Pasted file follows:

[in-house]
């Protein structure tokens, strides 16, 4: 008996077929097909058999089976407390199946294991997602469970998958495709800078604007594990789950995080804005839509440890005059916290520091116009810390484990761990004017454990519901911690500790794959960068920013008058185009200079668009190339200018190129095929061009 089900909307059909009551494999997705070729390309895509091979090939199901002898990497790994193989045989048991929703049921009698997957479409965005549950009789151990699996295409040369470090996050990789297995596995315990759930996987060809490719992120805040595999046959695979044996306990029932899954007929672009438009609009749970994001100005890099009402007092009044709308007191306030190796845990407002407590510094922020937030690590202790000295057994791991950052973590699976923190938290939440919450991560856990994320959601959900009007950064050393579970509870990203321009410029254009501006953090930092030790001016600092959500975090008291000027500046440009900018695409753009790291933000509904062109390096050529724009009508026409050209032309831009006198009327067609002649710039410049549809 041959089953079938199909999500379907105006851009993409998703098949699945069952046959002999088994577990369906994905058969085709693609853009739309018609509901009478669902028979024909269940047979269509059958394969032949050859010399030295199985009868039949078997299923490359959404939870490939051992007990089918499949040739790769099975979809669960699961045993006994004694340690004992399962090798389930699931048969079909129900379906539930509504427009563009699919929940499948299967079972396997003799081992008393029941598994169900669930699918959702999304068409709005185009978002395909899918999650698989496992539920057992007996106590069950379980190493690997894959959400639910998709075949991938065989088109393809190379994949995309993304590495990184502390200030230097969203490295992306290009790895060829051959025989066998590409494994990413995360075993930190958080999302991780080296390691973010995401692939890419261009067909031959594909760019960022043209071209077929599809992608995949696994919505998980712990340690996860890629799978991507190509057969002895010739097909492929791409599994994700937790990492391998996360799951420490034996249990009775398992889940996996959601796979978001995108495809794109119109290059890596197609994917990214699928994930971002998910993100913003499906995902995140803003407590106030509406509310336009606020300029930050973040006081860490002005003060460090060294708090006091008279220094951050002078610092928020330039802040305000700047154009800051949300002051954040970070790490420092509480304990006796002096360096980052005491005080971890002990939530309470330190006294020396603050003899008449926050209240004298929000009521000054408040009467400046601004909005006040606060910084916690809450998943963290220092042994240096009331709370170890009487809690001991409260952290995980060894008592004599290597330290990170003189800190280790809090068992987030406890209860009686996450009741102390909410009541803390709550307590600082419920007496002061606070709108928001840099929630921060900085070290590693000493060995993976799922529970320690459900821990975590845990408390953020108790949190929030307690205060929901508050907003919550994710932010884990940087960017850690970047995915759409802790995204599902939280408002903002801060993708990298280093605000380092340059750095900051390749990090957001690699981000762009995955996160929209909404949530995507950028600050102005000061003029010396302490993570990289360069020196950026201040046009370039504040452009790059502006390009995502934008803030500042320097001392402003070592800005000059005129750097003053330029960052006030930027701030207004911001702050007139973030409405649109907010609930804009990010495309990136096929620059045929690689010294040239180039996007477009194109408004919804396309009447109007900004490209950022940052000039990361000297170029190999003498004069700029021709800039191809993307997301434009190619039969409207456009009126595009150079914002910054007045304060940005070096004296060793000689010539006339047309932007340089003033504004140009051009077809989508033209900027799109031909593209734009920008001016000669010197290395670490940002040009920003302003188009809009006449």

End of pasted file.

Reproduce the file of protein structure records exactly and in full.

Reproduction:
[in-house]
């Protein structure tokens, strides 16, 4: 008996077929097909058999089976407390199946294991997602469970998958495709800078604007594990789950995080804005839509440890005059916290520091116009810390484990761990004017454990519901911690500790794959960068920013008058185009200079668009190339200018190129095929061009 089900909307059909009551494999997705070729390309895509091979090939199901002898990497790994193989045989048991929703049921009698997957479409965005549950009789151990699996295409040369470090996050990789297995596995315990759930996987060809490719992120805040595999046959695979044996306990029932899954007929672009438009609009749970994001100005890099009402007092009044709308007191306030190796845990407002407590510094922020937030690590202790000295057994791991950052973590699976923190938290939440919450991560856990994320959601959900009007950064050393579970509870990203321009410029254009501006953090930092030790001016600092959500975090008291000027500046440009900018695409753009790291933000509904062109390096050529724009009508026409050209032309831009006198009327067609002649710039410049549809 041959089953079938199909999500379907105006851009993409998703098949699945069952046959002999088994577990369906994905058969085709693609853009739309018609509901009478669902028979024909269940047979269509059958394969032949050859010399030295199985009868039949078997299923490359959404939870490939051992007990089918499949040739790769099975979809669960699961045993006994004694340690004992399962090798389930699931048969079909129900379906539930509504427009563009699919929940499948299967079972396997003799081992008393029941598994169900669930699918959702999304068409709005185009978002395909899918999650698989496992539920057992007996106590069950379980190493690997894959959400639910998709075949991938065989088109393809190379994949995309993304590495990184502390200030230097969203490295992306290009790895060829051959025989066998590409494994990413995360075993930190958080999302991780080296390691973010995401692939890419261009067909031959594909760019960022043209071209077929599809992608995949696994919505998980712990340690996860890629799978991507190509057969002895010739097909492929791409599994994700937790990492391998996360799951420490034996249990009775398992889940996996959601796979978001995108495809794109119109290059890596197609994917990214699928994930971002998910993100913003499906995902995140803003407590106030509406509310336009606020300029930050973040006081860490002005003060460090060294708090006091008279220094951050002078610092928020330039802040305000700047154009800051949300002051954040970070790490420092509480304990006796002096360096980052005491005080971890002990939530309470330190006294020396603050003899008449926050209240004298929000009521000054408040009467400046601004909005006040606060910084916690809450998943963290220092042994240096009331709370170890009487809690001991409260952290995980060894008592004599290597330290990170003189800190280790809090068992987030406890209860009686996450009741102390909410009541803390709550307590600082419920007496002061606070709108928001840099929630921060900085070290590693000493060995993976799922529970320690459900821990975590845990408390953020108790949190929030307690205060929901508050907003919550994710932010884990940087960017850690970047995915759409802790995204599902939280408002903002801060993708990298280093605000380092340059750095900051390749990090957001690699981000762009995955996160929209909404949530995507950028600050102005000061003029010396302490993570990289360069020196950026201040046009370039504040452009790059502006390009995502934008803030500042320097001392402003070592800005000059005129750097003053330029960052006030930027701030207004911001702050007139973030409405649109907010609930804009990010495309990136096929620059045929690689010294040239180039996007477009194109408004919804396309009447109007900004490209950022940052000039990361000297170029190999003498004069700029021709800039191809993307997301434009190619039969409207456009009126595009150079914002910054007045304060940005070096004296060793000689010539006339047309932007340089003033504004140009051009077809989508033209900027799109031909593209734009920008001016000669010197290395670490940002040009920003302003188009809009006449």